Closing the Wealth Gap: Women's Financial Education Matters

Jun 18, 2023
Closing the Wealth Gap: Women's Financial Education Matters

We’ve all heard about the gender pay gap which refers to the difference between the average earnings of men and women in the workforce. Despite attempts in more recent years to narrow the gap, women in 2022 still earned 17% less than men on average, particularly for older women and women of color.

I believe that financial education has a huge role to play in helping us close the wealth gap. It’s not just about women earning more money but knowing how to make that money work harder and smarter for them. 

Traditionally investing, real estate and even being a business owner (in 1972 only 4.2% of all US businesses were owned by women compared to 42% today!) were male dominated industries which perpetuated the cultural myth that women didn't possess the necessary skills or knowledge to engage with these things.

But that is changing! We have more women owned businesses, more women in real estate investing, more women teaching how to invest in the stock market and this is amazing but we are still very much in the first few generations of women doing this and we need to keep building on what we are learning so that we can change the game for the millions of women who come after us.

So why is it so important that women make more money, have greater financial education and learn how to build real wealth?

Well apart from increased financial security and wellbeing, a recent article from RBC Wealth Management cited that:

When women, particularly younger ones, acquire US$5 million+ in assets, they tend to reach a tipping point where they take more control of their financial decisions and use their wealth to improve the world.

For example, while men at the US$5 million+ wealth level cite tax benefits as the top influence on where they decide to give, women in the same bracket most often cite the ability to make the greatest impact.

Moreover, younger women at the highest wealth levels are more likely than men to align their investments with their giving goals, thereby not only trying to increase their wealth, but also help others.

When women make more money the impact on the community and world at large is greater. The emphasis becomes on helping more people - whether that’s immediate family or beyond. And this ripple effect is so needed right now in the world.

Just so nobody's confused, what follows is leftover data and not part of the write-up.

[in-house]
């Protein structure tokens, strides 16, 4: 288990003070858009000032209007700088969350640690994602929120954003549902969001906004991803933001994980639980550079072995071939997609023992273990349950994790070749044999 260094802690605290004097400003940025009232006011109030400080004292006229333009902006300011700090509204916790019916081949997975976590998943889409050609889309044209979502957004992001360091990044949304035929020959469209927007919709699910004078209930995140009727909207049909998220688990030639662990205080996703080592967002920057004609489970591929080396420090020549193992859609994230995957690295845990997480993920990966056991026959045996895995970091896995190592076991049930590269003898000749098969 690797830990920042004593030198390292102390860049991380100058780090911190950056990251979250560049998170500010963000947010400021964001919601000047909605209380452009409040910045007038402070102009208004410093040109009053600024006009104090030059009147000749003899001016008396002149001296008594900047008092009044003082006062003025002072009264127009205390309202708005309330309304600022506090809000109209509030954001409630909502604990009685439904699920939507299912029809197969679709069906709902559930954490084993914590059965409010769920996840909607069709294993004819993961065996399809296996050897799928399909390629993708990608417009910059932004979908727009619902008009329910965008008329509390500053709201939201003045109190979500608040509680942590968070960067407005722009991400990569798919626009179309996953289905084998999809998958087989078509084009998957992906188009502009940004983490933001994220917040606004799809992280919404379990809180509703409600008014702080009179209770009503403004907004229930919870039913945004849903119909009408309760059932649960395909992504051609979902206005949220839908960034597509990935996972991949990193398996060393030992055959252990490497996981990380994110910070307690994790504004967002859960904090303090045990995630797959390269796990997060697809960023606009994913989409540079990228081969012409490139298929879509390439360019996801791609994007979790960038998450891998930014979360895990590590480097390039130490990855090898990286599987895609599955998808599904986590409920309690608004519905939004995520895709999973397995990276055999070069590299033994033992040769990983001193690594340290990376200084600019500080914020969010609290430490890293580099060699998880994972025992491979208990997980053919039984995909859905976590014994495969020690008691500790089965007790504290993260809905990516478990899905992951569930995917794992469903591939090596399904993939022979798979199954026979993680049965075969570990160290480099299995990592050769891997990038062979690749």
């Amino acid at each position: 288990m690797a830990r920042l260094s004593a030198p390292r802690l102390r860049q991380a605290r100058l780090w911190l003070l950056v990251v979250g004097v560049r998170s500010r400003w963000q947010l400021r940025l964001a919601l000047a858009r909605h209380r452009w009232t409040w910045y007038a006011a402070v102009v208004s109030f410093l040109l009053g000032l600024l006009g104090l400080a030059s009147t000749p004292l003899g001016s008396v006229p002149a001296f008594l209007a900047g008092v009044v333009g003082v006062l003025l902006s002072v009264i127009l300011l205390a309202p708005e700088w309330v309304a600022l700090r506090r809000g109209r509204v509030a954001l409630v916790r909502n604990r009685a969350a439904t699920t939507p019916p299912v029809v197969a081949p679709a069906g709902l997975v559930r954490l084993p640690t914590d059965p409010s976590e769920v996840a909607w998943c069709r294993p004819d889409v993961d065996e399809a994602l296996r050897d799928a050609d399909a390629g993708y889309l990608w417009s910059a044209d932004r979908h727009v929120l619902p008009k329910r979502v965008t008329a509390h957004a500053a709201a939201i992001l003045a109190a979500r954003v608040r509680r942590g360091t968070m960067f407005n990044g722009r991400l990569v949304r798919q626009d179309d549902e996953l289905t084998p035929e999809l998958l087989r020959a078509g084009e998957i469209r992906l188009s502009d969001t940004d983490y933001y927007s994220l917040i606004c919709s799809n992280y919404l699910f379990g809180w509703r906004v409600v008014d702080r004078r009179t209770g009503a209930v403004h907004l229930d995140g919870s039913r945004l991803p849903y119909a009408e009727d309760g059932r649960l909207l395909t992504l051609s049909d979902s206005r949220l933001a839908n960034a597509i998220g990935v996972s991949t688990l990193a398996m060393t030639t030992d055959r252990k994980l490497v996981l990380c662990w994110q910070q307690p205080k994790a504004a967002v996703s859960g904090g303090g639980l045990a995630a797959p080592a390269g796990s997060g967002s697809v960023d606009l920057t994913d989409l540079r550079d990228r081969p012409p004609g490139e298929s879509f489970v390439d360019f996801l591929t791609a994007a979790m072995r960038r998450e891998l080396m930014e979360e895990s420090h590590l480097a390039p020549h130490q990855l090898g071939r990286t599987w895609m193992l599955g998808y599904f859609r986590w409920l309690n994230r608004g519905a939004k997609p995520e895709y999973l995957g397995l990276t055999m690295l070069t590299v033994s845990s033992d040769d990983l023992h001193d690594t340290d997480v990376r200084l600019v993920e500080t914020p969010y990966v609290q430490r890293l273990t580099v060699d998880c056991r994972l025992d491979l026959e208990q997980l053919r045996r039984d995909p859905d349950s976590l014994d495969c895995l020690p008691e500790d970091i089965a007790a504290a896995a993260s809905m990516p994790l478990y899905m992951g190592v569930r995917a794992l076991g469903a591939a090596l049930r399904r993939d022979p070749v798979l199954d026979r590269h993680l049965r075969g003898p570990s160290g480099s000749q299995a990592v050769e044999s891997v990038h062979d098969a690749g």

I see this very desire in my own coaching business where women will often tell me that their ‘why’ for wanting to grow more wealth is intrinsically linked to helping more people and being able to give back more. But they also relay how they are unsure how to manage their money or make it grow without working themselves into the ground and this is where financial education and learning about how to grow your personal wealth is a game changer. 

So how do we continue to break down the blockers that limit women’s access to financial education?

  1. We offer education at all levels - that means that wealth building seminars priced at thousands of dollars aren’t the only way to gain insider knowledge. Women, especially those from lower-income backgrounds, face real financial constraints and so we ensure that knowledge is not gate-kept and hidden away but shared openly. Yes we may have higher-ticket coaching which dives deeper or is more personalized but we also continue to share information we have so people can easily start to see the first steps to take. 
  2. We have more women leading the charge! - What do I mean by this? Women who are breaking the financial barriers have to stand up and be counted and share their stories so that we can start to break the perception that only men deal or are successful with financial matters. A  lack of female role models and mentors in finance can discourage women from seeking financial education and entering the financial sector.
  3. We tailor resources specifically to the needs and experiences of women! Often women have limited time available to self-development due to their balancing work, family and personal commitments. This disproportionate burden of household and caregiving responsibilities alongside gender-specific financial challenges, such as the gender pay gap, disparities in retirement savings, and unique life events like maternity leave, require tailored resources and information to address them effectively.
  4. We create safe inclusive non-judgemental spaces and communities where women can share their challenges, dreams, aspirations and get support and guidance from each other. Without access to such networks, they may have limited opportunities to learn from others' experiences and gain practical insights into managing finances.

I’m passionate about helping to break down each and every one of these barriers within the work I do with women around financial coaching and learning how to grow their personal wealth. If you would like to find out more then comment “Wealth Gap” below.

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